FG to Demolish MMIA Terminal as One Begins Operation December
This is coming as aviation labour leaders have rejected the planned concession of four major airports in the country.
While passenger facilitation is conducted in the new structure, government plans to quickly rebuild the old terminal and dovetail it with the new one in a seamless design to double its capacity so that the facility would be able to process the projected 10 million passengers per annum by 2030.
The MMIA was commissioned in 1979 when it started operation with passenger capacity of 250,000 per annum but in 2017 the airport processed about 6,273,545 passengers, according to the National Bureau of Statistics.
THISDAY gathered that the new terminal built by CCECC has less capacity than the old one.
It was gathered that the federal government plans to urgently rebuild the old structure and install modern facilities to expand the airport’s capacity for the projected annual passenger growth of 7.4 per cent.
The President of the National Union of Air Transport Employees (NUATE), Mr. Ben Ibe, confirmed the planned demolition to THISDAY after the labour unions held a crucial meeting with the Federal Airports Authority of Nigeria (FAAN), led by its Managing Director, Captain Hamisu Yadudu, at the weekend.
The Minister of Aviation; Senator Hadi Sirika, had hinted that work would start at the Lagos airport after the new terminal at the Nnamdi Azikiwe International Airport had started operation.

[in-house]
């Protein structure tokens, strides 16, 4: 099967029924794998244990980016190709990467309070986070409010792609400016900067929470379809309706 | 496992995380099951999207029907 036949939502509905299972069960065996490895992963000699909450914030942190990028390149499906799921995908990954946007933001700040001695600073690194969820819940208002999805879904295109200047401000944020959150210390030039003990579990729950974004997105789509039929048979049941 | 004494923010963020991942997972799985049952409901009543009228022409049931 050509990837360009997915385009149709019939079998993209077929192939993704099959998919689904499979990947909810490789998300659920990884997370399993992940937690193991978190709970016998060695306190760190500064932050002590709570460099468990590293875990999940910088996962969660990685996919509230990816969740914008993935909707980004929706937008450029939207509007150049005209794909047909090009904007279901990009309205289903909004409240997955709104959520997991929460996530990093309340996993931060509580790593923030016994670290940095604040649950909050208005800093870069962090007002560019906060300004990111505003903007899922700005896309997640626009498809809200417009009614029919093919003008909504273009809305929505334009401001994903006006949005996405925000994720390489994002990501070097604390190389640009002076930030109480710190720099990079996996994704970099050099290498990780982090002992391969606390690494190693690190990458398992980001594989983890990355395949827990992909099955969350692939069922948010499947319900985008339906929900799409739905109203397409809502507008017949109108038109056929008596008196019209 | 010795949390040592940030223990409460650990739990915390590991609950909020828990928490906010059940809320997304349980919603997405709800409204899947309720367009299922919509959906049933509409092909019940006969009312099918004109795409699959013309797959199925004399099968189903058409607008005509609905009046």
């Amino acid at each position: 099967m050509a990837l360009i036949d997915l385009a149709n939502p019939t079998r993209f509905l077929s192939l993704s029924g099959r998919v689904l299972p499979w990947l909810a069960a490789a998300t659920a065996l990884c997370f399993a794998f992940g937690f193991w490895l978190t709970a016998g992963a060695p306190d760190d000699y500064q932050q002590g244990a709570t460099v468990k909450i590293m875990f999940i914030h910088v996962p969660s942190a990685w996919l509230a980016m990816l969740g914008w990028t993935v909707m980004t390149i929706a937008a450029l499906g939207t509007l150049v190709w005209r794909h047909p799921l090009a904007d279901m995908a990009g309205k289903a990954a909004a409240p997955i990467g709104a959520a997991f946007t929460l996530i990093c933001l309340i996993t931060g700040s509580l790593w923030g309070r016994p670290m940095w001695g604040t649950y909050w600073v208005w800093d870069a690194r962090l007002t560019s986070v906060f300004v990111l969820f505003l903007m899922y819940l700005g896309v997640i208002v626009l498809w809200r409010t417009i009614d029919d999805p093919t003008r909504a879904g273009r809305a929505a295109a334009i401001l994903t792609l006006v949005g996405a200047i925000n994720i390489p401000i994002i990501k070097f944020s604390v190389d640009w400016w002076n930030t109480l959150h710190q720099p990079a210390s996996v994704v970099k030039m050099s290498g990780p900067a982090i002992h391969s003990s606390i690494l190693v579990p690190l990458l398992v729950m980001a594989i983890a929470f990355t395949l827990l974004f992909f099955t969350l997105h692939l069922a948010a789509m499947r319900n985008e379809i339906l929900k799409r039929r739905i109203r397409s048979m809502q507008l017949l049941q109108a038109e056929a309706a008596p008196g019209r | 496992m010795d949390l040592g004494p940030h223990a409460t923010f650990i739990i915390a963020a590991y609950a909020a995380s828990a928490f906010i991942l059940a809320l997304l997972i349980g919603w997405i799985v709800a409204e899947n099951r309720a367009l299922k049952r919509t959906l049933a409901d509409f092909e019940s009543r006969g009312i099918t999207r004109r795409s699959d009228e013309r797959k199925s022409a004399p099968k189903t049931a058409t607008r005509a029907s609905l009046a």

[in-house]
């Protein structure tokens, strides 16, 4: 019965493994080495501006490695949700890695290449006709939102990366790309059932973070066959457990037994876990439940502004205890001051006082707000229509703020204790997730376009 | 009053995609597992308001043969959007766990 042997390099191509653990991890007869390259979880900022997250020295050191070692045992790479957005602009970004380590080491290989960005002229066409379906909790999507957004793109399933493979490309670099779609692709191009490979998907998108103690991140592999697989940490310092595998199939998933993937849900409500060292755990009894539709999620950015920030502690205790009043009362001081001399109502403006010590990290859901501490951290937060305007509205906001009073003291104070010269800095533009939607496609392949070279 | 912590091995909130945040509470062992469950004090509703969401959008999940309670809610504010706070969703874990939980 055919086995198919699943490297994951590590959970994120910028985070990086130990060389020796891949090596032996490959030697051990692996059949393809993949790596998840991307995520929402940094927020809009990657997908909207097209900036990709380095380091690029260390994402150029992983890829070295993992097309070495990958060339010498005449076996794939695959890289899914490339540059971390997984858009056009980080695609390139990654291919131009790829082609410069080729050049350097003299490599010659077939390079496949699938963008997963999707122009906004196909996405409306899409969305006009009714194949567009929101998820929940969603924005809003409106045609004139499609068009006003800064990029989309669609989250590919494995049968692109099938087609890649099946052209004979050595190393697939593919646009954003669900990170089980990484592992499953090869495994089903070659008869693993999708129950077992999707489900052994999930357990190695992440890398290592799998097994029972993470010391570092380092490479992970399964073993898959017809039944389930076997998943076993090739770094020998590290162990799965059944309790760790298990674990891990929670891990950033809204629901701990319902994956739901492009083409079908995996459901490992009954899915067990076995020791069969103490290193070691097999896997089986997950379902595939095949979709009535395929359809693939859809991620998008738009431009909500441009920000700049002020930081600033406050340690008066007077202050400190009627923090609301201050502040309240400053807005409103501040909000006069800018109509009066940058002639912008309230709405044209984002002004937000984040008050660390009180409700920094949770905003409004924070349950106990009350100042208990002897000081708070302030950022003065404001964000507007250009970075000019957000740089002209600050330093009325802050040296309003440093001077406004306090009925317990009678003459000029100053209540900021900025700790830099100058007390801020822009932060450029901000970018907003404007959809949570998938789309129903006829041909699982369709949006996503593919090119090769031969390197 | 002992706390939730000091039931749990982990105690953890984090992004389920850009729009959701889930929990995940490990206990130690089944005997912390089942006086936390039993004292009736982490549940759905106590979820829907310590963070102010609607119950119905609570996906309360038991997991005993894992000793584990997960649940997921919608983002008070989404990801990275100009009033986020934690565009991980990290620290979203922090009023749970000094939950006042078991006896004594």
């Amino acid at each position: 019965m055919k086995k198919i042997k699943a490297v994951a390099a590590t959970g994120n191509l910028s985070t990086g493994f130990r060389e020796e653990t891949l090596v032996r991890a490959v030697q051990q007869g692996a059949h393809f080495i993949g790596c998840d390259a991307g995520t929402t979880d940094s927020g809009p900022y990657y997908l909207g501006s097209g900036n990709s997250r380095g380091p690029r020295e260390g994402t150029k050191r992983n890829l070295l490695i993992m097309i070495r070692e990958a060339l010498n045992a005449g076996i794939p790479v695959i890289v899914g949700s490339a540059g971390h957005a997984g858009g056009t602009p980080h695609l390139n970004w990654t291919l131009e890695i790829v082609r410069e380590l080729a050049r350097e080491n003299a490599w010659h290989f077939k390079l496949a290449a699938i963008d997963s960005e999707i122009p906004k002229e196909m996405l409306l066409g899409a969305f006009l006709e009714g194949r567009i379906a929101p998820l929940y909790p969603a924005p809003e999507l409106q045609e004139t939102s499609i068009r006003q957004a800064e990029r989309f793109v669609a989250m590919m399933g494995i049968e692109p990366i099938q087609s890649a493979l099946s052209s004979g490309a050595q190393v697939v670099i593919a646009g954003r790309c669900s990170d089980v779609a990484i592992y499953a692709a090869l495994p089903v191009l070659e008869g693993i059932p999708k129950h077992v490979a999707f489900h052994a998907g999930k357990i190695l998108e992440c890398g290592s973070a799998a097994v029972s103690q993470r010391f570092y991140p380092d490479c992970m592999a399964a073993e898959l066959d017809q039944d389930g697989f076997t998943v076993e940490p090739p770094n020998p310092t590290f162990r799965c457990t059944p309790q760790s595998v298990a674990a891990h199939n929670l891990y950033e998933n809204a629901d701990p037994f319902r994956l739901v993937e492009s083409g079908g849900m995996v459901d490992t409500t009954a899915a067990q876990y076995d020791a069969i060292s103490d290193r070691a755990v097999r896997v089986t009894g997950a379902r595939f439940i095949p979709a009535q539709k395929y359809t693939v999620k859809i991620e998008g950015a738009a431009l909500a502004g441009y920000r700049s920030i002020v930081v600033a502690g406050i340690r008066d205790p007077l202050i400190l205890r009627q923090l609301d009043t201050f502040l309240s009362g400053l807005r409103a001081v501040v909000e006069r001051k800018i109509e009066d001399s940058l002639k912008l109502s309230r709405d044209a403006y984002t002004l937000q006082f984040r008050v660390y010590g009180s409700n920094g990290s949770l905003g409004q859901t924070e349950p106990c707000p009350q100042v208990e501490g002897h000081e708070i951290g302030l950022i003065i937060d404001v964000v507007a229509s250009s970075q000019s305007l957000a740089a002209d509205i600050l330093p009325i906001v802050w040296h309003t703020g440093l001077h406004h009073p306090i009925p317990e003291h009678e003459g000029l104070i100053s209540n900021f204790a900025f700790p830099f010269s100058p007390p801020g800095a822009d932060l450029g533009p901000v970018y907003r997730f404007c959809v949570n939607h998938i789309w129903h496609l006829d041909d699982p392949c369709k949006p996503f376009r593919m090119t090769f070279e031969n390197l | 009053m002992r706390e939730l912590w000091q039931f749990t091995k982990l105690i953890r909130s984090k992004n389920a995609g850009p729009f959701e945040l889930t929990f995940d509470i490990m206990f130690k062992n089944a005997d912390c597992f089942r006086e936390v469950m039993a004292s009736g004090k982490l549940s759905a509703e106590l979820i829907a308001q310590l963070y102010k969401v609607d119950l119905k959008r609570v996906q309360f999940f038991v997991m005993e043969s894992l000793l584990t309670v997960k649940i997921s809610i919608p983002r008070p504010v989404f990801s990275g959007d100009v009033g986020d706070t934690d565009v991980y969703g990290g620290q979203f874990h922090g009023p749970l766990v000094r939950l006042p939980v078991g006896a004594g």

The minister said by the end of 2020, the Lagos airport would be a completely new facility.
The labour leader told THISDAY that the power outage and other hiccups being experienced presently at the airport would be temporary, as government plans to totally revamp the old structure and replenish outmoded facilities and equipment.
Ibe also said aviation labour had rejected the planned concession of four major airports in the country.
He said that businesses at the airports have already been concessioned, noting that if government insists on concessioning the airports, it would not be able to pay for litigation and damages even from the money it would receive from the concessionaires.
He added that currently FAAN is still issuing certificates to concessionaires doing businesses at the airports.
The union president said: “There is going to be total overhaul of the old terminal (MMIA) from December 2019 so that together with the new terminal, it will work at full capacity. This is why FAAN is currently managing the old utilities at the terminal that tend to break down often these days. All of them will be replaced with new ones when the work is completed.
“The airports are not ripe for concession yet. We do not support concession of airports but we are fully behind the government in its plan to establish a national carrier and maintenance facility (maintenance, repair and overhaul facility (MRO) in the country. We are also in support of aerotropolise. All these will create jobs for Nigerians but they should leave existing airports alone. They cannot be concessioned because most businesses going on at the airports are under concession.”